Most of the people are forced to work in the informal economic sector. They are, as implied by their nickname of 'whato muno' (not from here), excluded from the social and economical community of Beira. The city's formal economy is growing through the increasing globalisation of its seaport, and this puts pressure on the informal economy. It has become harder for the Grande Hotel inhabitants to make a living and, with an insecure income, they cannot afford food on a daily basis. Poverty has caused a decline in the state of the Hotel. For example, the water, sewer and electricity infrastructures have been removed and sold in order to obtain money for food and water. The parquet floor is used as fuel for cooking.
The nickname of 'whato muno' is used in the city of Beira as a derogatory term for the inhabitants of the Grande Hotel. The Hotel is considered to be a place where robbers live and where the police don't have any authority.
The maintenance of the collective space is lacking, causing garbage to accumulate everywhere, leaking rain water, open accessible elevator shafts and inaccessible stairs. The Olympic swimming pool now contains highly polluted water but is still used for bathing purposes by people who can’t afford to buy water at the privately owned water pump opposite the Grande Hotel. According to the local Red Cross, there is a high risk of cholera, diarrhoea, HIV/AIDS, malaria and scabies hazards in the Grande Hotel.
The Grande Hotel is a building whose occupation reflects the historical development of Mozambique. The substandard living conditions make the Grande Hotel unsustainable as a dwelling place. People who can afford to move out will move out; but many people remain trapped in the Grande Hotel by poverty, and some of these are third generation inhabitants. New residents keep entering the Grande Hotel because of its strategic location in the city.
The local municipal authority would like to intervene, although it is not the legal owner and not responsible for the Grande Hotel. The municipality wants to relocate the current inhabitants by providing housing in the slum of Chipangara, and then demolish the Grande Hotel. The plot could be redeveloped for commercial activities. Unfortunately the authority lacks funds, there is no political collaboration by the national government and no investors are willing to participate in this risky project.
- Ponte City in Johannesburg, South Africa
- Schubart Park in Pretoria, South Africa
- Torre David in Caracas, Venezuela
- Robert Cruiming, a TU Delft architecture student, graduates on the Grande Hotel. His aim is to transfer the Grande Hotel is a more permanent type of dwelling place for the current inhabitants by implementing a new type of livelihood.
- Lotte Stoops released in 2010 the documentary Grande Hotel. It was widely acclaimed by critics. Details can be found on IMDB and on the website.
- Anabela Saint-Maurice of the Portuguese RTP made in 2007 a documentary of the decay and current status by shooting the first revisit of architect of Francisco de Castro after the independence of Mozambique.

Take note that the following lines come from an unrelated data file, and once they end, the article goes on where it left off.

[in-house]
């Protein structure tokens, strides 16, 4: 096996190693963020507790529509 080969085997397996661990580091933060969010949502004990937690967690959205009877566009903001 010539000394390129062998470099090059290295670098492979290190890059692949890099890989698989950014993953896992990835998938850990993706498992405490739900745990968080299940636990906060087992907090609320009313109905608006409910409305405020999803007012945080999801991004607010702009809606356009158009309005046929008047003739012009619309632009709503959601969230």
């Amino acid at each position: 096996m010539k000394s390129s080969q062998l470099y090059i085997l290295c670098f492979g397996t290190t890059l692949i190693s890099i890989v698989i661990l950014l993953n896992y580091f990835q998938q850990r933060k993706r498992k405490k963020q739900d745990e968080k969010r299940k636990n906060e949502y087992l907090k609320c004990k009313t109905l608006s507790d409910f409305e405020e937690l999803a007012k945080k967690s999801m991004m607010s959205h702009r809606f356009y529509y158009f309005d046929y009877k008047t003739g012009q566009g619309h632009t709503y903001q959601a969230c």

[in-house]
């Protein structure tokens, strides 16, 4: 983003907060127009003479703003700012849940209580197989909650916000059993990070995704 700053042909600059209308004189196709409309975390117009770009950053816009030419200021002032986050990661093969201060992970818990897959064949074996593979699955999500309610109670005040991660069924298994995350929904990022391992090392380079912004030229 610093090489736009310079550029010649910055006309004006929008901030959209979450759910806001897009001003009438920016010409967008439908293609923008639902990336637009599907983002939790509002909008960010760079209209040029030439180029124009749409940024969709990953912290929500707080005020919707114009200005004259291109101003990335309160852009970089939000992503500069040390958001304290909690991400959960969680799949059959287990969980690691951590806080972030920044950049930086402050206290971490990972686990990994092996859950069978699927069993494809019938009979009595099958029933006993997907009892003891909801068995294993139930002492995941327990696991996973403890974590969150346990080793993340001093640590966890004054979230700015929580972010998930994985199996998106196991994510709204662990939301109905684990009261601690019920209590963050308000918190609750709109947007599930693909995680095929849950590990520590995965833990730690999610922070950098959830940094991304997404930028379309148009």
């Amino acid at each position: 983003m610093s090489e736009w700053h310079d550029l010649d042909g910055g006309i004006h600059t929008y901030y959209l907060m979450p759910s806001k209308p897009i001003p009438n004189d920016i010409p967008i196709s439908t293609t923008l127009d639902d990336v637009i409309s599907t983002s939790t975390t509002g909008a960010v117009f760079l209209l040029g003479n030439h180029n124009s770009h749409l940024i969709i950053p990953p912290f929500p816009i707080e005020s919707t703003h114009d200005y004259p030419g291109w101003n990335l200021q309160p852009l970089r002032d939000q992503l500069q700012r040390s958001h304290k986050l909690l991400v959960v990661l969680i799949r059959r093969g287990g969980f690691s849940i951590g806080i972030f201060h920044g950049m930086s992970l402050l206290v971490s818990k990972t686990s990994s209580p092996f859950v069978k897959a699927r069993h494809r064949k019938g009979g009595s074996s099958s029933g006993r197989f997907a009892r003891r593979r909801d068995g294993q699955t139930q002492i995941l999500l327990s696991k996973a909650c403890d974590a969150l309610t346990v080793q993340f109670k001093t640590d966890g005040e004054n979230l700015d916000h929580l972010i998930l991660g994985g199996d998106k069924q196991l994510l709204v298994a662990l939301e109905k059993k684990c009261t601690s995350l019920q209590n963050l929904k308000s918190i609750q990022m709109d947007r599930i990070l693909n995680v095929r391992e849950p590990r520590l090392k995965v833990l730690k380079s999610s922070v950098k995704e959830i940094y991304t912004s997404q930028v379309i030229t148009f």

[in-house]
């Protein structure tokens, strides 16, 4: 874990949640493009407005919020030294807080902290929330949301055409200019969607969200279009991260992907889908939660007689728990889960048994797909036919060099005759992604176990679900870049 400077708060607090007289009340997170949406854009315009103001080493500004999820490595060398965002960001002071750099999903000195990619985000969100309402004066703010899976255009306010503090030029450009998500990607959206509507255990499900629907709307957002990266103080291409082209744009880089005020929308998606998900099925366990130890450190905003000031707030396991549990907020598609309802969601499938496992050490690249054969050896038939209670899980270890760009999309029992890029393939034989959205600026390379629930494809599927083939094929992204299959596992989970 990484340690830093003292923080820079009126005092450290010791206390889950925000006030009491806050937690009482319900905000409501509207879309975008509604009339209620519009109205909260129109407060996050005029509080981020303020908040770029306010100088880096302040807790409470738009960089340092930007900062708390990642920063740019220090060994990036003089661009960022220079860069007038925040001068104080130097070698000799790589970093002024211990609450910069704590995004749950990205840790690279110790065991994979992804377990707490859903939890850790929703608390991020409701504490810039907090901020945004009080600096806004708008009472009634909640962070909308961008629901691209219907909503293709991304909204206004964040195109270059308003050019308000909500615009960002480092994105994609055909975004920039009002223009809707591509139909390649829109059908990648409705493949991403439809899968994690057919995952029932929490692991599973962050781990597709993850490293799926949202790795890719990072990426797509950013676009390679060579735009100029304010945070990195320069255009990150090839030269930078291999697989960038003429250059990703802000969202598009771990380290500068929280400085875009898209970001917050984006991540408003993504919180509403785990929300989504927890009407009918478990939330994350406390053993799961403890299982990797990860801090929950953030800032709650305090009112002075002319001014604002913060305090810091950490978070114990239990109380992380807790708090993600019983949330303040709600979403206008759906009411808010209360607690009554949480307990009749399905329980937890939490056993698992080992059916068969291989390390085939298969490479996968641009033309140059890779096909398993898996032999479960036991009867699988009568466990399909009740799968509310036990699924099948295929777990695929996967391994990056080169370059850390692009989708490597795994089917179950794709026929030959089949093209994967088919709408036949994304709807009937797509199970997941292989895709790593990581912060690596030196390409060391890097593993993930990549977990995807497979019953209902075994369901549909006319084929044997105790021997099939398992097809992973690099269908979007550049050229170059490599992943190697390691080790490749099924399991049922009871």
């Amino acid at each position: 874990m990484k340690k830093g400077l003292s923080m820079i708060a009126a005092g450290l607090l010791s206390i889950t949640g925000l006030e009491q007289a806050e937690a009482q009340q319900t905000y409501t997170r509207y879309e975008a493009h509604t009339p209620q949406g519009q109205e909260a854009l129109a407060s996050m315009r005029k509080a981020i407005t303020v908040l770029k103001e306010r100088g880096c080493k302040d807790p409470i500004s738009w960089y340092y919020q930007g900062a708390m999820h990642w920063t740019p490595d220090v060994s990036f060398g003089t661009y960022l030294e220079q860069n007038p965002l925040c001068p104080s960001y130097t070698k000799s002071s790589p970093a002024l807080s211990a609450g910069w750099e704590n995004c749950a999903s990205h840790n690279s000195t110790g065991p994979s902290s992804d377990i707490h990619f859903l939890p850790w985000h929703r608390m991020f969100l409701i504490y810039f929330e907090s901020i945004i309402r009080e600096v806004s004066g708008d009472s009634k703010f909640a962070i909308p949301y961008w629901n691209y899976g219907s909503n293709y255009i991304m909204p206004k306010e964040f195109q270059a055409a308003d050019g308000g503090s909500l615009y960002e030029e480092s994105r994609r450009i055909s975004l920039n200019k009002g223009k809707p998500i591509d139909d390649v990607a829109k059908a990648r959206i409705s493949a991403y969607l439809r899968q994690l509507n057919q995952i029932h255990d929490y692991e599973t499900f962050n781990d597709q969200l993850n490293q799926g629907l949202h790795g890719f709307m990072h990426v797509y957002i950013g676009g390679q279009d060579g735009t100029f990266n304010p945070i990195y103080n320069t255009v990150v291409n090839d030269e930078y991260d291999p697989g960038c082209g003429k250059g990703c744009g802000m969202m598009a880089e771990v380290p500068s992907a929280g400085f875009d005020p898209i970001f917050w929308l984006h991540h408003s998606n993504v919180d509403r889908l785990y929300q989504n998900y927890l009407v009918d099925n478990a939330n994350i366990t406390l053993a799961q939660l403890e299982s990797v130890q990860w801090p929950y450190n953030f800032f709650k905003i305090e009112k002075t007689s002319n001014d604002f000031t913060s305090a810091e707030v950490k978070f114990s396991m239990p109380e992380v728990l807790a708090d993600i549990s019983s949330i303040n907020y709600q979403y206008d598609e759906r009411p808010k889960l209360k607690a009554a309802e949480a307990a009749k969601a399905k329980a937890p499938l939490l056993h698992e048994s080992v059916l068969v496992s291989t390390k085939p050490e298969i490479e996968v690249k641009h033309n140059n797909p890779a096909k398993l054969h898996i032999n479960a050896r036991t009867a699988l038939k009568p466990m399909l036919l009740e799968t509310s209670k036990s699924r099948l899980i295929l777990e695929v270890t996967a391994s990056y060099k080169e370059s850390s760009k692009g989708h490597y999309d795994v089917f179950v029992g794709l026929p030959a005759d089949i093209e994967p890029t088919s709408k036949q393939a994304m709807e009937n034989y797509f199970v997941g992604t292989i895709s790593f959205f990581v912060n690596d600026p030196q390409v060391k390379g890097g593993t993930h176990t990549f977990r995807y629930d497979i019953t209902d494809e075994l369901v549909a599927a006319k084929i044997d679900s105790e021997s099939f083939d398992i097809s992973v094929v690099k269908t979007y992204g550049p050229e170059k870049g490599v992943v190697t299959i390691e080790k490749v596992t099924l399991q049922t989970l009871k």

- Héctor Mediaville made in 2012 a documentary where three Grande Hotel inhabitants where interviewed about their occupation in the hotel.
- Dutch photographer Ferry Verheij made an intriguing photo reportage of the current living conditions of the Grande Hotel. He plans to extent his documentation.
- South-African photographer Guy Tillim added shots of the Grande Hotel in his serie 'Avenue Patrice Lumumba'. Published by Prestel Verlag in 2007.
- A photo reportage of Héctor Mediaville, 2012.
- Juan Manuel Castro Prieto made a photo reportage in 2011.
- Lisa King's contribution to the Johannes Art Dialogs in 2011.
- Photo reportage of Mark Lewis, 2011.
- Reportage of Vlad Sokhin, 2011, published by Agentur Focus.
- The Delagoa Bay World website has an article about the Grande Hotel with a collection of pictures: 'A Piscina do Grande Hotel na Beira', 'Inauguração do Grande Hotel da Beira, 1955', 'A construção do Grande Hotel da Beira, anos 1950', 'A Beira e a Ponta Gêa', 'O Grande Hotel na Beira, anos 1960'
- Anonymous photo collection of the Grande Hotel and other old places in Beira.
- Collection of pictures on Flickr website.
- CNN Inside Africa reportage 'Former luxury hotel home to thousands of squatters'
By Amy Fallon and Mark Tutton in 2011.
- Gutentag article about a visit to the Grande Hotel in 2007.
- Reportage about the Health festival in the Grande Hotel by students of the Catholic University of Mozambique in 2011.
- 'A Beira e o Grande Hotal da Beira', a detailed historical description on The Delagoa Bay World, 2011.
- 'We the ones of the Grande Hotel da Beira' by Marta Lança, 2010.
- 'O delírio de um Grande Hotel', a article written by Paola Rolletta for Savanna, 2006.
- Ivo, F. (2008) Estudo preliminar para a desocupação e demolição do Grande Hotel na Beira. Beira: Franciso M. Ivo Arquitecto
- Rolletta, P. (2006) O delírio de um Grande Hotel. Savana, September 2006. [online] available at: http://macua.blogs.com/moambique_para_todos/2006/09/o_delrio_de_um_.html [accessed 8 February 2012]
- Lança, M. (2010) We, the ones from the Grande Hotel da Beira. [online] available at: http://www.buala.org/en/city/we-the-ones-from-the-grande-hotel-da-beira [accessed 8 February 2012]
- Anonymous (2011) A Beira e o Grande Hotel da Beira. The Delagoa Bay Blog [online] available at: http://delagoabayword.wordpress.com/2011/02/17/a-beira-e-o-grande-hotel-da-beira/ [accessed 8 February 2012]